I could have known my great-uncle Ernie, had he lived. Tough types, those North Londoners - against all the odds, given their poverty, they all made it into their eighties. That's if they didn't die under enemy fire.
In 1916, he was just in his twenties. I have no idea what he looked like. Short, I expect. They were all short, that side of the family. Probably the result of being working-class, in the days when London overspilled all its boundaries, pouring out from the centre and washing over Kentish Town, Holloway and all points north.
His name is on the "Cromwell Road" memorial now to be found in Whittington Park, Archway - where his parents and his sister and his nephews and nieces lived, before it was flattened for improvements.
He died because an overstretched empire fought a frustrated one. Because rich men and politicians always want more.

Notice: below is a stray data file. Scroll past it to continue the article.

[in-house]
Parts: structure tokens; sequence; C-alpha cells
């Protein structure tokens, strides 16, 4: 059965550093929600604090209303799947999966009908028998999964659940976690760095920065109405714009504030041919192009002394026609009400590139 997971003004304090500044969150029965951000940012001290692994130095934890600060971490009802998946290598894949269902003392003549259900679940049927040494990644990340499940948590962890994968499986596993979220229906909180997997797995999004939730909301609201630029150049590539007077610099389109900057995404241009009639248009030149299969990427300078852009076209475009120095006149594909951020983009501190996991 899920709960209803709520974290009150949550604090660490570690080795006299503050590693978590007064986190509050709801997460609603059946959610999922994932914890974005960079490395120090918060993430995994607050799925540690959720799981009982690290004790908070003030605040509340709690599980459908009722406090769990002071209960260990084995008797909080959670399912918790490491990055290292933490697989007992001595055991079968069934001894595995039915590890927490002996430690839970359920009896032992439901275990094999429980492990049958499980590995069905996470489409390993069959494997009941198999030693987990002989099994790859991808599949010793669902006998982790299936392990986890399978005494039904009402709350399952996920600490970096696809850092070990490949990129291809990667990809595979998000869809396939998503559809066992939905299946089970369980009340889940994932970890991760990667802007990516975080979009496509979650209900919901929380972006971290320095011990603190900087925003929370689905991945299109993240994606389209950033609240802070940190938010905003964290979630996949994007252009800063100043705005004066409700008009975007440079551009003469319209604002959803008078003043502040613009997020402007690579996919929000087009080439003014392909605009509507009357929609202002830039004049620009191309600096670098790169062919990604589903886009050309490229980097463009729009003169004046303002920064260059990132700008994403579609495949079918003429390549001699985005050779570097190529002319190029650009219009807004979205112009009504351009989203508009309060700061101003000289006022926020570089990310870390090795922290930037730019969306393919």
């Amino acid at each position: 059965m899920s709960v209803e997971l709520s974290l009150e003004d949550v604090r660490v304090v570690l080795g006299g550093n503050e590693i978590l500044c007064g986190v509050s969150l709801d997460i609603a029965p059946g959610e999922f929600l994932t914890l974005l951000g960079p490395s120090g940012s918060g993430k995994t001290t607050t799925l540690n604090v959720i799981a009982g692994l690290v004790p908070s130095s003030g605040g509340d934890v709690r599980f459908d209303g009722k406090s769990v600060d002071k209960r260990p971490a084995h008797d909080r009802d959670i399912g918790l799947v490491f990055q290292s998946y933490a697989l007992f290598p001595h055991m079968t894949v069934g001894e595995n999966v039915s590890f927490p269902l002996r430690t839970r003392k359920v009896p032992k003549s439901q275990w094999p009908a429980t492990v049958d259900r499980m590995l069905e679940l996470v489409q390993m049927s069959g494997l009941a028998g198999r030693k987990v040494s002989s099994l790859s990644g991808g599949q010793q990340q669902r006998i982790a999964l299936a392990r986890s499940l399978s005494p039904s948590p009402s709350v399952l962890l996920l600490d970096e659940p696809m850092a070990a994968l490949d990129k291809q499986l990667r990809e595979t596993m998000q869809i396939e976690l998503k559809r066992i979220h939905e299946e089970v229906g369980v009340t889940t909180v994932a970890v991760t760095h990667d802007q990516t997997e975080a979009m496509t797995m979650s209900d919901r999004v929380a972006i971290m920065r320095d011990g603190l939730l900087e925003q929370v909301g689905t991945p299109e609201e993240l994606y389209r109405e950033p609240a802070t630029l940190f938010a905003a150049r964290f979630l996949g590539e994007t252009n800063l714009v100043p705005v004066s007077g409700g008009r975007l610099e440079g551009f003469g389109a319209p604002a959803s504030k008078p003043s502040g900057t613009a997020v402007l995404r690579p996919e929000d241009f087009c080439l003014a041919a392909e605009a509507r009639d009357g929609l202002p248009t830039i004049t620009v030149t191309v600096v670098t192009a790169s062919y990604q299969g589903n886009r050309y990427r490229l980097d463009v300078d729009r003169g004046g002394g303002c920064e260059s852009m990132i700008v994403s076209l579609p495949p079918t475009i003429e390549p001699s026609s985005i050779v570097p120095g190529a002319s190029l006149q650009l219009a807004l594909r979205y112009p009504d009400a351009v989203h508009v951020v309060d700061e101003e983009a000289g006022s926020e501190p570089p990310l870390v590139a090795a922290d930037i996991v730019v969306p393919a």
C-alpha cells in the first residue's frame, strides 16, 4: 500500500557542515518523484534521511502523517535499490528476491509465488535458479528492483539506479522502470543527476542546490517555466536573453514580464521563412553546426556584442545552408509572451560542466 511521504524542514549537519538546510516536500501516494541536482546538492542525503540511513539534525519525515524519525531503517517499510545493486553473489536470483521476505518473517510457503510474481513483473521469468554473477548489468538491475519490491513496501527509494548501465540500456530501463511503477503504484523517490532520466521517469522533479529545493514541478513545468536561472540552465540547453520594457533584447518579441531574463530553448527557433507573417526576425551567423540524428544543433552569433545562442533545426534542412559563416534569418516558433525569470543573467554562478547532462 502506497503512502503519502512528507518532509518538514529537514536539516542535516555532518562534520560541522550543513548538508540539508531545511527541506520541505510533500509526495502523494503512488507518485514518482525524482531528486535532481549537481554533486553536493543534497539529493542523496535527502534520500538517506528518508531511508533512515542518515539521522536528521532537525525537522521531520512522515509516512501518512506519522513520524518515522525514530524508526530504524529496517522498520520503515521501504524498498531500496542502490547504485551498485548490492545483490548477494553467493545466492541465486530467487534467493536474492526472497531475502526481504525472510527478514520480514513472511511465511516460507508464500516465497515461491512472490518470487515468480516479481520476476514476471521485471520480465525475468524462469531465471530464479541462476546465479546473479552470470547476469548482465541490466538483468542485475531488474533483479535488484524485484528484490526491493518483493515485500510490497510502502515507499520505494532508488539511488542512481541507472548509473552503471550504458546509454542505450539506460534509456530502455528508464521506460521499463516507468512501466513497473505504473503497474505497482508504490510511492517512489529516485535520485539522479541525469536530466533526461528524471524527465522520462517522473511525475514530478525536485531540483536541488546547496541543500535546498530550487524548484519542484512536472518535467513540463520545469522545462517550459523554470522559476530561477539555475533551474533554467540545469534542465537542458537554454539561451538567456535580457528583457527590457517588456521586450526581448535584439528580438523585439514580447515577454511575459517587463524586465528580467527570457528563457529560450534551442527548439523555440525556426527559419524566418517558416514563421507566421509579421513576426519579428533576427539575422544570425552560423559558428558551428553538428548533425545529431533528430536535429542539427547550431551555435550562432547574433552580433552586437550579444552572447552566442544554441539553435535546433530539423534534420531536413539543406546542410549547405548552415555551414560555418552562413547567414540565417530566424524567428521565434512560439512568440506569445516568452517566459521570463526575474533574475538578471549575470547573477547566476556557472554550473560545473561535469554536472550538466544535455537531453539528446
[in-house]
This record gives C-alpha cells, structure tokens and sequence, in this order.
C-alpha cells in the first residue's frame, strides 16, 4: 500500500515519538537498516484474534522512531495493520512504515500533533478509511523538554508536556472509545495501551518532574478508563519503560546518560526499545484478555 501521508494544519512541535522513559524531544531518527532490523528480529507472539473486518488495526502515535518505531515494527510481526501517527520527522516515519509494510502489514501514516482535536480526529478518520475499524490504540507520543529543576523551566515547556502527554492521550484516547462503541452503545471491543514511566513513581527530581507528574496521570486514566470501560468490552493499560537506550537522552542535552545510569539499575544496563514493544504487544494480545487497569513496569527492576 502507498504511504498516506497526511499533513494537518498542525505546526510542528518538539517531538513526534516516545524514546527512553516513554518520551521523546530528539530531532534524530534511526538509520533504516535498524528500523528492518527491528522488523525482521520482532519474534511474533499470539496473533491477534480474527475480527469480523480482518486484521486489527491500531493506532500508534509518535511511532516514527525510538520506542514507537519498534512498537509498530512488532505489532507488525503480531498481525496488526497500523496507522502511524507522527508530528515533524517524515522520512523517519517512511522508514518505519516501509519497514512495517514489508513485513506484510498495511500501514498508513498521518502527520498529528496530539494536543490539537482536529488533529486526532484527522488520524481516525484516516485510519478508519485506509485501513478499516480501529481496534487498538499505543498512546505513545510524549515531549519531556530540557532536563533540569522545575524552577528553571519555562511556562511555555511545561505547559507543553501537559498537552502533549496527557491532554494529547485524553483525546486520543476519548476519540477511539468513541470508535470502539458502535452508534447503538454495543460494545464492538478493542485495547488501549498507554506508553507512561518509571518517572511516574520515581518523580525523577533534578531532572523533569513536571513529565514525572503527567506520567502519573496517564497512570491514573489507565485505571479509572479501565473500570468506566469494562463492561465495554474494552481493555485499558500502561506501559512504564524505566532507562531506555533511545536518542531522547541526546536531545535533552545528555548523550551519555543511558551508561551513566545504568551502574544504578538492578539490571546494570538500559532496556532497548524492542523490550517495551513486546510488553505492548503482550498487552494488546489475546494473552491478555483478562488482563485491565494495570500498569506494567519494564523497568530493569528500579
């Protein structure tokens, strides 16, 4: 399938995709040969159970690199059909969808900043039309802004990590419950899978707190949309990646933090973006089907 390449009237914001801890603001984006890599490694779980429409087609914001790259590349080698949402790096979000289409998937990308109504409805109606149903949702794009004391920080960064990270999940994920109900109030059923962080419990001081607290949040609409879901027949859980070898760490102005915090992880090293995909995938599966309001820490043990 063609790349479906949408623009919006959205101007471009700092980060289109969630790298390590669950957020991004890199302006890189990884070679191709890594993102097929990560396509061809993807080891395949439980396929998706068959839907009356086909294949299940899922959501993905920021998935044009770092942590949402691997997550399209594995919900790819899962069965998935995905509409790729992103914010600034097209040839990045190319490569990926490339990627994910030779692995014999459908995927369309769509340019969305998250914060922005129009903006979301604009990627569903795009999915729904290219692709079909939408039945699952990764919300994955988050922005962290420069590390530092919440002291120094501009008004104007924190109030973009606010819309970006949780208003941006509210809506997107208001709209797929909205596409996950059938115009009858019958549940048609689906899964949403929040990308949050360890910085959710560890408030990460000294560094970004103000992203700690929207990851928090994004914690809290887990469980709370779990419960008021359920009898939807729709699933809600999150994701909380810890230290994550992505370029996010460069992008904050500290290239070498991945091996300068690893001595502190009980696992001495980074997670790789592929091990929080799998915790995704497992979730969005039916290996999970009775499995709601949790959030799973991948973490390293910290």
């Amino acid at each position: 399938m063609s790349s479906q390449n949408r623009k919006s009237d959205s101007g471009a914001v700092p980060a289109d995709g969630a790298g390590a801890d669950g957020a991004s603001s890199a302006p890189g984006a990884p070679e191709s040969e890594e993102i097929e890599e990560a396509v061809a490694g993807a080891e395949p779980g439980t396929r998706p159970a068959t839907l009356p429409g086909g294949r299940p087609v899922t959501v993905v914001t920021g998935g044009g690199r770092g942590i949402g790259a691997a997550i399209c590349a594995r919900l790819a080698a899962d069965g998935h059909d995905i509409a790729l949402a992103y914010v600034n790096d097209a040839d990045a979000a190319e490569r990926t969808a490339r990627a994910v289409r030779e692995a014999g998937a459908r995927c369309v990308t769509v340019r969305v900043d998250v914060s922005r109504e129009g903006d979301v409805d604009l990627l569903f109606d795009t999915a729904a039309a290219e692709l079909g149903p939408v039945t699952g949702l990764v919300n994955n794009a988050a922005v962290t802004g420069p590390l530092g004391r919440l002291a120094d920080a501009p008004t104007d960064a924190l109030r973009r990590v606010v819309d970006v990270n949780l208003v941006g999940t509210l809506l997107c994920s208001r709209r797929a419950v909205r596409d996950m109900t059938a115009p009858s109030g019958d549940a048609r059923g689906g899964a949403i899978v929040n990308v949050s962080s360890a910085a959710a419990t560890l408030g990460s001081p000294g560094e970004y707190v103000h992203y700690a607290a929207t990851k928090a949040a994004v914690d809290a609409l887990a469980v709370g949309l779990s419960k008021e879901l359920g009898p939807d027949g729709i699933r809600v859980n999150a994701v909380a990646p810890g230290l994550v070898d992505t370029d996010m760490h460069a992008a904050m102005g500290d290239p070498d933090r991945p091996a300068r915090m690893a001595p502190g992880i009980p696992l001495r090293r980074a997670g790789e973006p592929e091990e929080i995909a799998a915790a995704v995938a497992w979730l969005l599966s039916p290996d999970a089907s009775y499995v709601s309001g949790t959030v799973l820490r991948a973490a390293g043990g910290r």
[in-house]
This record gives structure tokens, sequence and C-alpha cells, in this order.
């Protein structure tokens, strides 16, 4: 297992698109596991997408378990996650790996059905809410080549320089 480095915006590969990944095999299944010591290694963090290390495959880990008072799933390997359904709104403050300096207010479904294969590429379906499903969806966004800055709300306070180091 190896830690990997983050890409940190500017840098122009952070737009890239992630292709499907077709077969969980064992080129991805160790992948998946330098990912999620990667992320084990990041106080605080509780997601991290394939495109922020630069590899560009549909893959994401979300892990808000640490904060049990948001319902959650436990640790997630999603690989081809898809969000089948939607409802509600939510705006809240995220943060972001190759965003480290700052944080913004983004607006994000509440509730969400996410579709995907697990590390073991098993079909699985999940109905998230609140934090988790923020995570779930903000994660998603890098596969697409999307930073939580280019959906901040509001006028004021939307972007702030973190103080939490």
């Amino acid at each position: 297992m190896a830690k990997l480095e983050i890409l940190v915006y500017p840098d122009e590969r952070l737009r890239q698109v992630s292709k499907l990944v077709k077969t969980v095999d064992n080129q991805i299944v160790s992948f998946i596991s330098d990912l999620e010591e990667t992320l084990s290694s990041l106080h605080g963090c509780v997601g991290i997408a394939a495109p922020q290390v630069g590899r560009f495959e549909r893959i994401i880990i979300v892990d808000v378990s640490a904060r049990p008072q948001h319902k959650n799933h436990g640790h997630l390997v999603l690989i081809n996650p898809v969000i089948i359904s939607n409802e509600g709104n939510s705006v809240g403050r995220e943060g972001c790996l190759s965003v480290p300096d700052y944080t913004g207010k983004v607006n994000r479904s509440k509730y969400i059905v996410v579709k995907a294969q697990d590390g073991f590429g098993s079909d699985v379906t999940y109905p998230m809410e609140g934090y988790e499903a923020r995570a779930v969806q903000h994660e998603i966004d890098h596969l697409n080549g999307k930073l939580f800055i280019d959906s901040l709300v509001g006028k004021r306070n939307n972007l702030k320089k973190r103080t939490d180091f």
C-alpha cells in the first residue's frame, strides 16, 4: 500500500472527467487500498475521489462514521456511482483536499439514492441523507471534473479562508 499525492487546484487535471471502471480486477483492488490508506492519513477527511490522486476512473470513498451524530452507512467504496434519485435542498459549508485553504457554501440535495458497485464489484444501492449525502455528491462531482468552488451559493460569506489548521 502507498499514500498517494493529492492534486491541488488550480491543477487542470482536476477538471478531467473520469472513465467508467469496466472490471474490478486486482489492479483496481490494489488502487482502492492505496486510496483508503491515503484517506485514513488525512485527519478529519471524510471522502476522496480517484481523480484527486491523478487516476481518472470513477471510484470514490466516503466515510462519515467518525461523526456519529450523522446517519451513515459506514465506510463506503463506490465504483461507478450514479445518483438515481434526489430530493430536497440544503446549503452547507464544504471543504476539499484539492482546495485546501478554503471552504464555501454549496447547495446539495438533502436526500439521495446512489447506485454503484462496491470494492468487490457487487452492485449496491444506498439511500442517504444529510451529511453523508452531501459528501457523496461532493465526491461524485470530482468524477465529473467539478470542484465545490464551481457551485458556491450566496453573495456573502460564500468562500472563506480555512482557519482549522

He died because war was now mechanised. Men mere pawns to be pushed together in the centre of the board, swapped off until one side could gain an advantage - or ranged in defensive positions across the board, preventing progress.
He died because he joined a regiment from a long way from his home, and went to a battle field even further than that. Dying in a country whose language he couldn't speak, for an empire from which he had never benefited.
His was just one story - just one North London mother receiving the feared letter. One footnote, one corporal, one more laid to rest, unidentified, in a grave that nobody now knows. Remembered in Thiepval, and in a scruffy park in North London, where the kids smoke dope and the tough guys work out,
There is a corner of a foreign field which is forever Holloway. At the rising of the sun, and its going down, I will remember him.